Mr Ohakim, who pleaded not guilty to the 3-count charge of corruption, abuse of office and money laundering was surrounded by his lawyers and family members as he appeared in court
In his application for bail, Mr Ohakim, through his counsel, submitted that the offence for which he is standing trial is a bailable offence and since the prosecution has concluded investigation, there is no reason to keep him in custody.
He urged the court to grant him bail in the most liberal terms.
In his ruling, Justice Adeniyi Ademola said that the court exercised its discretion in favour of the accused because the offences for which he is standing trial are bailable and an accused person is presumed innocent until proven guilty.
Former Governor of Imo State, Mr Ikedi Ohakim has been released by the Economic and Financial Crimes Commission (EFCC).
Ohakim spent less than five hours with the anti-graft Agency, before he was left to go home
The EFCC operatives had on Thursday arrested Mr Ohakim after he failed to honour an invitation on Wednesday to answer questions on an ongoing investigation into allegations of corruption and embezzlement while he was in office.
Mr Ohakim served as governor of the south eastern state between 2007 and 2011.
The People’s Democratic Party (PDP) has asked a Federal High Court in Abuja for an order declaring the seats of the five governors who defected to the All Progressives Congress (APC) vacant.
The governors are: Murtala Nyako (Adamawa), Rotimi Amaechi (Rivers), Magatakarda Wamakko (Sokoto), Rabiu Kwankwaso (Kano) and Abdulfatai Ahmed (Kwara).
Named as defendants in the suit along with the five governors is the Independent National Electoral Commission (INEC).
The party is also asking the court to order the Houses of Assembly of the affected states to impeach the governors.
In the suit filed by Dr. Alex Izinyon, the party cited sections 177 (c), 221 and 222 (c) of the Constitution of the Federal Republic of Nigeria as a ground for the court to declare them ineligible to remain in office as governors having defected to APC.
The court was equally asked to make a declaration that in the absence of any division in the PDP, the five governors have vacated or forfeited their seats upon their defection to the APC.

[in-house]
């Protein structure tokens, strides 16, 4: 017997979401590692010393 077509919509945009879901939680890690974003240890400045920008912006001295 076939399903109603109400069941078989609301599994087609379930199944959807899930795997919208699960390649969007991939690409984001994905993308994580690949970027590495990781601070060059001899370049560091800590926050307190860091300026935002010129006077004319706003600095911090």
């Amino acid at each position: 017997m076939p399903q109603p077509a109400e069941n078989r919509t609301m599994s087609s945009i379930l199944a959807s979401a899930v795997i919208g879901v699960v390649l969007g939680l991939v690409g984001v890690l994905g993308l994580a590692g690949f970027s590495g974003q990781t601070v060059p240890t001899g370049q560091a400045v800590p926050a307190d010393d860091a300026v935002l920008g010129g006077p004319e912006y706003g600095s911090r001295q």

APC Warns PDP To Back Off
The All Progressives Congress (APC) had last week cautioned the PDP against declaring vacant the seats of the five governors saying “apart from being illegal and smacking of double standard, such a move has the potential to plunge the polity into chaos.”
The party, in a statement by its Interim National Publicity Secretary, Lai Mohammed, said “any attempt by the PDP to act in desperation and declare the governors’ seats vacant will be met with an unprecedented show of people power that will end, once and for all, the impunity of the PDP and the Presidency.”
According to the statement, “APC has irrefutable evidence that the PDP is desperately shopping for a pliant judge who will be heavily induced to declare vacant the seats of the five governors who recently defected to the APC. We also have the name of the lawyers who have been retained by the PDP for this hatchet job.
‘’We are in possession of the various nefarious legal options being explored by the PDP and the Presidency, but we hereby serve a strong notice to the duo that any attempt by anyone through any means other than what is provided for in Section 188 of the 1999 Constitution as amended, will not only have grave consequences, but will leave the polity severely bruised.
‘’We wish to state unequivocally that should the PDP go ahead with this plan, there will be widespread repercussions as the APC has resolved that henceforth, every act of impunity of the PDP and the Presidency will be met with stiff resistance in the form of a vociferous telegraphing of people power, the likes of which have not been witnessed.’’